Feeding your worry.

By David Joel Miller.

Are you feeding the anxiety monster?

Scary fearful monster

Anxiety Monster.
Photo courtesy of Pixabay.com

The more you feed your anxiety, the larger grows. It’s easy to miss the connection between worry and anxiety.

Some dictionary definitions of worry are:  to give in to anxiety or decrease, to let your mind dwell on your troubles and difficulties.

Continuing to worry increases your uncertainty and grows your anxiety until it takes over your life. How many of these ways are you feeding the anxiety monster with your worry?

Stay up all night keeping worry company.

When there is lots of uncertainty, potential problems ahead, many people hold on tightly to their worries. Often after a good night sleep, things look differently in the morning. A certain way to expand your anxiety is to sit up as long as possible, thinking through every possible negative outcome. Ruminating about low probability bad outcomes is just the sort of worry-food the anxiety monster craves.

You won’t let anyone else babysit your worry.

People who have their anxiety under control learn to use experts to manage their risks. One way to increase your anxiety is to keep all your worries to yourself, and never share them with anyone who might be able to put your mind at ease. Have financial challenges? You should talk to a financial professional. If you have medical issues, you need to see your doctor. For emotional issues, a good counselor can be helpful.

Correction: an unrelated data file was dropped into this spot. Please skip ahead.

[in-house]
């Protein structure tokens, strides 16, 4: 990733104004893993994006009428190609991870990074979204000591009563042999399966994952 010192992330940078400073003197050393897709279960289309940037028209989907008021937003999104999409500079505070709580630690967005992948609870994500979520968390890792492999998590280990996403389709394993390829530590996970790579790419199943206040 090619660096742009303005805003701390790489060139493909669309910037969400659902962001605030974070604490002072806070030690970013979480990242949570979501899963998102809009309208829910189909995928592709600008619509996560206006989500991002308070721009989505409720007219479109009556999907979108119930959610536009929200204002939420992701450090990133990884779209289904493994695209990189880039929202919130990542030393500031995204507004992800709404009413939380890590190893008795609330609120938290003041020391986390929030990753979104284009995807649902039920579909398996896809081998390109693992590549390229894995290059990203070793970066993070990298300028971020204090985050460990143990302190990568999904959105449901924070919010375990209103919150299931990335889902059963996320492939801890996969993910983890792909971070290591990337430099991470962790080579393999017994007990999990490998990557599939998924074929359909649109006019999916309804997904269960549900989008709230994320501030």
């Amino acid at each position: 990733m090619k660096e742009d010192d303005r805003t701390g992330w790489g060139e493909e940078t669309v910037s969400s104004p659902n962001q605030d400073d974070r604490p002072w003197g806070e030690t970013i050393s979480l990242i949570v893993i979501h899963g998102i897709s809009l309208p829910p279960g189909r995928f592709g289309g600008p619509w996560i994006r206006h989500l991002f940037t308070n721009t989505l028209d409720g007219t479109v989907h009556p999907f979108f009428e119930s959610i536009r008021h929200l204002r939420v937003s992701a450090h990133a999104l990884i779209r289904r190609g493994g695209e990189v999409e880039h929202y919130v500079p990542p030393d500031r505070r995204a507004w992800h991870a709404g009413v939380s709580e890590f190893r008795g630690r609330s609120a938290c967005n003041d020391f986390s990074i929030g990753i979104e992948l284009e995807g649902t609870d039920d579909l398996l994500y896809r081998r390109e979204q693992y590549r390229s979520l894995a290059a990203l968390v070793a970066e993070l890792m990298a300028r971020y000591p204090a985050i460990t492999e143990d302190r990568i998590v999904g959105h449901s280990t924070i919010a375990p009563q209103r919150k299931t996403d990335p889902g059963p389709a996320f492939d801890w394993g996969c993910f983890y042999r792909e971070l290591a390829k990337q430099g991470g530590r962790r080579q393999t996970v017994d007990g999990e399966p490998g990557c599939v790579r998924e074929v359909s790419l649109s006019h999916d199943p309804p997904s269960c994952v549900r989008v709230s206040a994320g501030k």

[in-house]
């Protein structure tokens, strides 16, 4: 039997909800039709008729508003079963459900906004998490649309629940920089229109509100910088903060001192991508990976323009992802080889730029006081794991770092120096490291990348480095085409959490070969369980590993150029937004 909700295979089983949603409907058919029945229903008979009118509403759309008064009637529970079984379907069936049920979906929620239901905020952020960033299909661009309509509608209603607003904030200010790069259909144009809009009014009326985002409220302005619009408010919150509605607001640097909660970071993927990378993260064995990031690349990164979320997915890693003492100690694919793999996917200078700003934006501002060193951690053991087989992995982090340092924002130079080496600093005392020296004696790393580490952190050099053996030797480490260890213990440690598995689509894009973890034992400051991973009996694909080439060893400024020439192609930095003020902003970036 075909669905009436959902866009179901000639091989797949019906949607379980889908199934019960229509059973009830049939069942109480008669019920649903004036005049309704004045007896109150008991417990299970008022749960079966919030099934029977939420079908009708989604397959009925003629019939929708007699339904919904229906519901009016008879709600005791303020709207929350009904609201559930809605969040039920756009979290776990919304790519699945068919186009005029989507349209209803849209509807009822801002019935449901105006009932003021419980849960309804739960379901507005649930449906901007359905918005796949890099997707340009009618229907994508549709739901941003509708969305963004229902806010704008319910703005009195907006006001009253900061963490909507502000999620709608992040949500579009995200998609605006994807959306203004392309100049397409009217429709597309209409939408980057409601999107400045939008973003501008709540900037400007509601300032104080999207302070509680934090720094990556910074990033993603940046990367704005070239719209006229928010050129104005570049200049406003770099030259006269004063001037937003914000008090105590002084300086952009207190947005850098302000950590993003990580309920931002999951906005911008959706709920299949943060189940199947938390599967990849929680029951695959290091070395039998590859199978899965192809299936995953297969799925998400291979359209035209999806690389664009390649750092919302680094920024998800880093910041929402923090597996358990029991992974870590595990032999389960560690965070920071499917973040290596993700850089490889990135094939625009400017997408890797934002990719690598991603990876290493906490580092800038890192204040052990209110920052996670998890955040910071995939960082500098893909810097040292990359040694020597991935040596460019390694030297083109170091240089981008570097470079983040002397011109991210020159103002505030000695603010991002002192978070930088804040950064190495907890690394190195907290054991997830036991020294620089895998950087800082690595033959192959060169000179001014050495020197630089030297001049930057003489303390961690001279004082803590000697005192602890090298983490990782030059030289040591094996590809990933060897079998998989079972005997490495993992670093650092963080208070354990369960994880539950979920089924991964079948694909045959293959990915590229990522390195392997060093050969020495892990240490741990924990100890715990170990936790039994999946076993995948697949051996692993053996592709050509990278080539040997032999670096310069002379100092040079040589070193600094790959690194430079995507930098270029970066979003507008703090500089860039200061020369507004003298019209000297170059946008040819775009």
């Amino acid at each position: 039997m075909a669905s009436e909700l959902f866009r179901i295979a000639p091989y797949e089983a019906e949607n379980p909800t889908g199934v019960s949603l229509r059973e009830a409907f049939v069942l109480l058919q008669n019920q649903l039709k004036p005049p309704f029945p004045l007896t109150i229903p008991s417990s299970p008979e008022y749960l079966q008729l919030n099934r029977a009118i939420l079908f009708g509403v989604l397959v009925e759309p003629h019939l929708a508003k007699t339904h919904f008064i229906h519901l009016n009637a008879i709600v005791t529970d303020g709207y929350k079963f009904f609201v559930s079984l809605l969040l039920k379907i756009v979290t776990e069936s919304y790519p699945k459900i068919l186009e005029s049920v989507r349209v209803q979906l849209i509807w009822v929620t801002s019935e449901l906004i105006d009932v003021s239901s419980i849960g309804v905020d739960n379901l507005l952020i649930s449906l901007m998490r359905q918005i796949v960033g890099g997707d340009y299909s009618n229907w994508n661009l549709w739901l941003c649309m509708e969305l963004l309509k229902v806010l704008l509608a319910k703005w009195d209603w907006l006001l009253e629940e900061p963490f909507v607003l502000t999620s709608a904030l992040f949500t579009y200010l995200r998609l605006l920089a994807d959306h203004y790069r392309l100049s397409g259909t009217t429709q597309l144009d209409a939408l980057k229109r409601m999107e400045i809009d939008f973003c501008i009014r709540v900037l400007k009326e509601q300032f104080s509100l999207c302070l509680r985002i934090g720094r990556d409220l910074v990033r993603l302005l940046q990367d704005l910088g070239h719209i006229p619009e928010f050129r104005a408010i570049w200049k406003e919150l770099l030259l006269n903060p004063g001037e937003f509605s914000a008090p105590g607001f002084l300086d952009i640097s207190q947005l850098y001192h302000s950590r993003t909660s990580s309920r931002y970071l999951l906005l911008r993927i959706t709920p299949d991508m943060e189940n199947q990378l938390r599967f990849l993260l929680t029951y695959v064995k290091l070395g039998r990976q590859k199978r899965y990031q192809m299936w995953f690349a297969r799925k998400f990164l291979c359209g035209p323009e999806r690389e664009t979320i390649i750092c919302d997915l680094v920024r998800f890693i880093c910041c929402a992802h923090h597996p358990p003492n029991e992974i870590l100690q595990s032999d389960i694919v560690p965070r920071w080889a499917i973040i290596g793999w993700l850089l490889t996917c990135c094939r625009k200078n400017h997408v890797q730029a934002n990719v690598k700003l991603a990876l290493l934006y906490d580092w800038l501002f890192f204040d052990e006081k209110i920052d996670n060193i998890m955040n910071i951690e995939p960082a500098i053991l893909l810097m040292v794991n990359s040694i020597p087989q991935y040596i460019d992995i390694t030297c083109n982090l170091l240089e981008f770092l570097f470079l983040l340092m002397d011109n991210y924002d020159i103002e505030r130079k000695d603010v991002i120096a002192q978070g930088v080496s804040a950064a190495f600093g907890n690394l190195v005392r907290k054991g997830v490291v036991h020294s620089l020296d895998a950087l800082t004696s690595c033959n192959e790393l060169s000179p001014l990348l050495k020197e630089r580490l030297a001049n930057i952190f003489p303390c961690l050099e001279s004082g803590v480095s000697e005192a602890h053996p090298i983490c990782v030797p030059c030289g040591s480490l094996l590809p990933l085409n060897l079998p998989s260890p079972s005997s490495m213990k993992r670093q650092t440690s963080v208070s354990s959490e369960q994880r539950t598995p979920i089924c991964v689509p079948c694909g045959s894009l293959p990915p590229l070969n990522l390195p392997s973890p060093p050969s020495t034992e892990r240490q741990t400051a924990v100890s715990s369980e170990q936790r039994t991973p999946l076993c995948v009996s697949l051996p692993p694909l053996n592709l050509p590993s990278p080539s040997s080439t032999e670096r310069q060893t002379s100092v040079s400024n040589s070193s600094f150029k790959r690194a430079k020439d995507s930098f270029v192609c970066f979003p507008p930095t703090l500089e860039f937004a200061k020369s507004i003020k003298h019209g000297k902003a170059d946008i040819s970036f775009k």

Some people become so attached to their anxiety that they would never consider allowing anyone else to babysit their anxiety monster. If you become unwilling to share your worry with anyone who might be able to help reduce the risks, you’ve taken on the care and feeding of an anxiety monster.

Every morning pick worry back up.

Should you ever get a good night’s sleep, make sure you pick up where you left off worrying the night before. Mentally healthy people can set aside their worries and engage in work and play and positive social relationships with others.

Some people come to view anxiety as their best friend. Their hope is that by worrying enough, they might be able to prevent something bad happening. If you’ve adopted this thought, you’re likely to find that even when the danger is past, after being able to do something enjoyable with others, as soon as you can, you will pick your worries back up and cuddle them tightly.

Stay angry to grow anxieties.

When you’re angry at someone, you’re likely to expect the worst from them. If you’re angry at others, you expect them to be angry back. Your anger at others and your anticipation of their retaliation are certain to feed your anxiety monster.